The third Wednesday in September is Dr. Héctor P. García Texas State Recognition Day, honoring the work of Dr. Héctor P. García, a Mexican-American civil rights activist and founder of the American G. I. Forum. In his lifetime and among other achievements, Dr. García served in World War II where he earned numerous awards including the Bronze Star.
As founder and leader of the American G. I. Forum, the organization received national attention with its involvement with the Felix Longoria incident. Felix Longoria was a Mexican-American soldier killed during World War II. When his body was returned to his family for burial, the family was denied access to funeral services by the local funeral home in Three Rivers, Texas, because Longoria was Mexican-American. The American G. I. Forum found an ally in Senator Lyndon B. Johnson to help fight for the Longoria family. The fight led to Felix Longoria’s burial at Arlington National Cemetery.
In 1984, Dr. García’s lifetime of activism was recognized when he was awarded the Presidential Medal of Freedom. His work with Mexican-American civil rights included a tireless attention and focus on veterans’ rights, healthcare advancements for the poor, and equal rights to education.
Both Dr. García’s life achievements and his personal successes are chronicled in a new book written by his daughter, Cecilia García Akers. In her book titled The Inspiring Life of Texan Dr. Héctor P. García, Akers provides family history and personal insight into her father’s life. In her book, she writes, “The events I have written about were very significant, as not only did they change the course of history but they also channeled his efforts in a positive manner to accomplish what his vision was for this country: a better America that was free from segregation and had improved access to health care and higher education for minority students.”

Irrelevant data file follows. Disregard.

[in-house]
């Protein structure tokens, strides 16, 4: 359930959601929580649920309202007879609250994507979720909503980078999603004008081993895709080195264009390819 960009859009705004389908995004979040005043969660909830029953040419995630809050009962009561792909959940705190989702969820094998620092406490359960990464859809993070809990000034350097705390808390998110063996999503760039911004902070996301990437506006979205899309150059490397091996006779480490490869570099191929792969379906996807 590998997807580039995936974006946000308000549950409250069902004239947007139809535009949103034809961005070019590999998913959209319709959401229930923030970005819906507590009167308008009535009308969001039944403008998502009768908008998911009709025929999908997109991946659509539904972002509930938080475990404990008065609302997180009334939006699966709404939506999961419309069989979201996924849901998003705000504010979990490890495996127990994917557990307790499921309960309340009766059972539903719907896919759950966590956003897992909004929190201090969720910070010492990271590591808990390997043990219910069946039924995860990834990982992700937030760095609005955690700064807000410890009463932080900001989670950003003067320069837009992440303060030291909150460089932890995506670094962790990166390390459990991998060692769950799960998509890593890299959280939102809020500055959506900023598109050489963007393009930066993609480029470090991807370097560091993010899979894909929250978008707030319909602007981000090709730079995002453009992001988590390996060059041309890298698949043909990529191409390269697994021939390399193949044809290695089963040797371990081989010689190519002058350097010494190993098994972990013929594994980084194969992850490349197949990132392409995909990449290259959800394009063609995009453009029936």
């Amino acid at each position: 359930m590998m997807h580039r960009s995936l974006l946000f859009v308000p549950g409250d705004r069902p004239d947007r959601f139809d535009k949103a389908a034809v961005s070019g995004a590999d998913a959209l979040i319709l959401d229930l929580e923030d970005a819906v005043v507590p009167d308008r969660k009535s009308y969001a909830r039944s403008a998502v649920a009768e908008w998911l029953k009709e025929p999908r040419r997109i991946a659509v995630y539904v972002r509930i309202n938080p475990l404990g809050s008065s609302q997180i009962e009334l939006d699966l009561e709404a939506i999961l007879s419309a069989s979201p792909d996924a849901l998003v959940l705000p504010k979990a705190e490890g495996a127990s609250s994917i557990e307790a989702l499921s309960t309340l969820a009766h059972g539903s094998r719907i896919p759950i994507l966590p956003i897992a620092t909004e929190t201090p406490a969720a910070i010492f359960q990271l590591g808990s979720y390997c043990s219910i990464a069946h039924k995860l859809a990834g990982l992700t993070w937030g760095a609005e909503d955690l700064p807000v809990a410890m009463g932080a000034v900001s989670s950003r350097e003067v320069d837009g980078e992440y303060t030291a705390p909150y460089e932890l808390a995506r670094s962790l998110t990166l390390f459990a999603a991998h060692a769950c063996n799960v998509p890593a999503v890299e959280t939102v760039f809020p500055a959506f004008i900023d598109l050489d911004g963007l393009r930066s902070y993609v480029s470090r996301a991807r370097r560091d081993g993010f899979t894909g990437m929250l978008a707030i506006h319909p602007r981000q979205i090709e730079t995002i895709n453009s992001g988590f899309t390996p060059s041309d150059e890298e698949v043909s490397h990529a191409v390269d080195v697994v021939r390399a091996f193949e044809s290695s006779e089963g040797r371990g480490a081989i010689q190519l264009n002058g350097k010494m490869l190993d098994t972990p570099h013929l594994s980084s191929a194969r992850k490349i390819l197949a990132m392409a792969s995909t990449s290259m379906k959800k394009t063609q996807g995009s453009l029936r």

I had the opportunity to speak with Akers about the recent publication of her book. During our conversation, she provided reflections on her book project, the impact of her father’s legacy, and the current political climate surrounding Mexican-Americans and their civil rights.
Melinda Zepeda: Your father’s life has been documented in a number of publications, including book-length studies. How did your book come to be published?
Cecilia García Akers: You are never going to believe this. In March 2015, I was at Texas A&M Corpus Christi. They asked me to lecture. I was with Ph.D. people and authors of books on a panel, and here I am (talking) about my father. These guys had already written books, they were great historians. They knew Mexican-American history. The talk was “Dr. Hector P. García: Physician, Father, Role Model.”
There was someone from the History Press there, and I was contacted (by) telephone: “Have you ever thought about writing a book about your father?” I started laughing. I thought, no, I’m a medical person. He said, “we’ll help you. We really think your story needs to be told from a daughter’s perspective.”
I received a document that was about 10 pages long. I was told, just fill this out. So I did. Two days (later), he emailed me (saying), “Your proposal has been accepted. You have six months.”
MZ: Six months!?